Tuesday, May 18, 2010

The Freedom of Evangelism

The first thing Andrew did was to find his brother Simon and tell him, “We have found the Messiah” (that is, the Christ). And he brought him to Jesus. Jn 1: 41-42.

My son and a few of his friends were sitting at a meal when Richard asked about our time as missionaries in Nigeria. Richard was entering medical school in the next three months. When he asked why we had spent those years in Africa, I explained that God had led us to work there and share his love through medicine. As we discussed the various religious beliefs we had encountered, Richard asked, “It was probably easier for you to convert the animists to Christianity than it was the Muslims, wasn’t it?” I answered, “We weren’t trying to convert anyone. Our job was to show them God’s love and to share our faith in Him. The rest was between God and them.” Afterwards, I pondered my answer a great deal. Did I get it right, both with Richard and in Nigeria, or did I miss God’s best plan for personal evangelism?

There is no question that God wants to use us in his work to bring his lost children home. This should be reflected in how we live, how we love, how we practice and how we speak. Our efforts at evangelism are to be a deliberate part of our lives each day. The methodology of that evangelism within healthcare is sometimes complex. Excellent guidelines for sharing faith within the boundaries of our profession have been developed by Christian doctors such as Dr. Yang Chen with METS and CMDA with Saline Solution. We would strongly recommend that all doctors and students learn from at least one of these programs.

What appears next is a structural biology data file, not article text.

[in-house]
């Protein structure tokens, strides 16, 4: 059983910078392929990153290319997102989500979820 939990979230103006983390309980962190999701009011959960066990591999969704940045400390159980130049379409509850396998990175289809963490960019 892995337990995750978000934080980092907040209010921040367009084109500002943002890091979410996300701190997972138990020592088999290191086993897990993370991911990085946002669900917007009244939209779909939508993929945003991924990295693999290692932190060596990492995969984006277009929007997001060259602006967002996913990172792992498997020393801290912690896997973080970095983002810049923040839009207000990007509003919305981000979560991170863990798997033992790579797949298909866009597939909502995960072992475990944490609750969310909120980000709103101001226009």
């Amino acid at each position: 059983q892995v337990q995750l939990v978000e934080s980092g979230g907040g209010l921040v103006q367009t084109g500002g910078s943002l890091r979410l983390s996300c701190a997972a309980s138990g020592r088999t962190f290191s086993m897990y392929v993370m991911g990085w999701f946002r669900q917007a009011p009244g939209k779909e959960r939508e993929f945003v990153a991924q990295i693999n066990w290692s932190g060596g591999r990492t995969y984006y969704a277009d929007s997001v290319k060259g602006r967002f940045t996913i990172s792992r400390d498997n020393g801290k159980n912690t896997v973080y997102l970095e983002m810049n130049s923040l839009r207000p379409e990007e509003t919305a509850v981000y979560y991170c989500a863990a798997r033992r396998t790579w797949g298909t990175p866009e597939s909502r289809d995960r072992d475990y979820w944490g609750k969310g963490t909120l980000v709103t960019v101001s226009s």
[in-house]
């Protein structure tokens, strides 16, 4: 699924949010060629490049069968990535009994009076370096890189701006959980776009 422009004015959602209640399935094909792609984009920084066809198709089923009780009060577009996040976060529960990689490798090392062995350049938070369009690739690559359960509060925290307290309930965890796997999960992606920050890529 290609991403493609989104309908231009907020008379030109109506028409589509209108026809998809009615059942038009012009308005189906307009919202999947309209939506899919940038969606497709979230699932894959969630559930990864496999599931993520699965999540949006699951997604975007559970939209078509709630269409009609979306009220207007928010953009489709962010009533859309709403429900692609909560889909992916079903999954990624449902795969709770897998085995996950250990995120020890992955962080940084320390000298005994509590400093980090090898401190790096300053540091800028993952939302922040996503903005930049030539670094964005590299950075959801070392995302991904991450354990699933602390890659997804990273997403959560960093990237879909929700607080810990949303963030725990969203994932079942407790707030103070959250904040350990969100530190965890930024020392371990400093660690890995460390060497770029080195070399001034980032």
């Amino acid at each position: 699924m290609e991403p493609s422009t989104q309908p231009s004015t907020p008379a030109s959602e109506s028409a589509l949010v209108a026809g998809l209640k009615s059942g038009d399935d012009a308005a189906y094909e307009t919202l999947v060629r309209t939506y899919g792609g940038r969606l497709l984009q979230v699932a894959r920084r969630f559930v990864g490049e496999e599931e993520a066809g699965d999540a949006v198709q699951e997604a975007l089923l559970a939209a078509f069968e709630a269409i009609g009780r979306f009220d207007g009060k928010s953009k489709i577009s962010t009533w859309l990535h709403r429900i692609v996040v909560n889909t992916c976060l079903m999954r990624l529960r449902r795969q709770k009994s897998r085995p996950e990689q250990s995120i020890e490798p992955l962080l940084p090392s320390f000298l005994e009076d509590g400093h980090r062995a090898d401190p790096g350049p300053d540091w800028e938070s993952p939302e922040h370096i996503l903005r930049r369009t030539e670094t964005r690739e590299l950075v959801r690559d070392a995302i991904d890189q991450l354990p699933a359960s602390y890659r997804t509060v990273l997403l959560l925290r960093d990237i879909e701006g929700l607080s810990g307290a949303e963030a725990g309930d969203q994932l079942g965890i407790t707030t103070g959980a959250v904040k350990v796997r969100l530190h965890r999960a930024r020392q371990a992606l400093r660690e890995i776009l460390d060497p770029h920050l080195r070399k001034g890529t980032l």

My discussion above with Richard went beyond such methodology into the area of responsibility. As I accept the necessity of living my faith and sharing my faith, is it my responsibility to convert unbelievers and save the lost? I struggle with the question, not only theoretically but practically. Most of my life, I have settled into the freedom of the statement I made to Richard. My work in God’s transformation of the lost comes with living a life of active love and sharing my Christian faith verbally as the Holy Spirit leads. All saving and converting and transforming are totally left to God.

I believe in this interpretation of God’s plan, but with some discomfort. The freedom that comes from leaving the lost in God’s hands is wonderful, but it does come with the danger of personal disengagement---if God does it all, do I really need to focus much on the issue? Resting in his ultimate transforming power, might I transform my freedom into apathy?

Certainly, it is only through God’s power that sinners are saved, but he has chosen to manifest that power through Christians with deliberate evangelism, focused love, focused prayer, service and testimony.

Dear Father,
Please light a fire in my soul that burns with the desire to bring the lost to you. And then let me trust you to work in their lives and make them whole,

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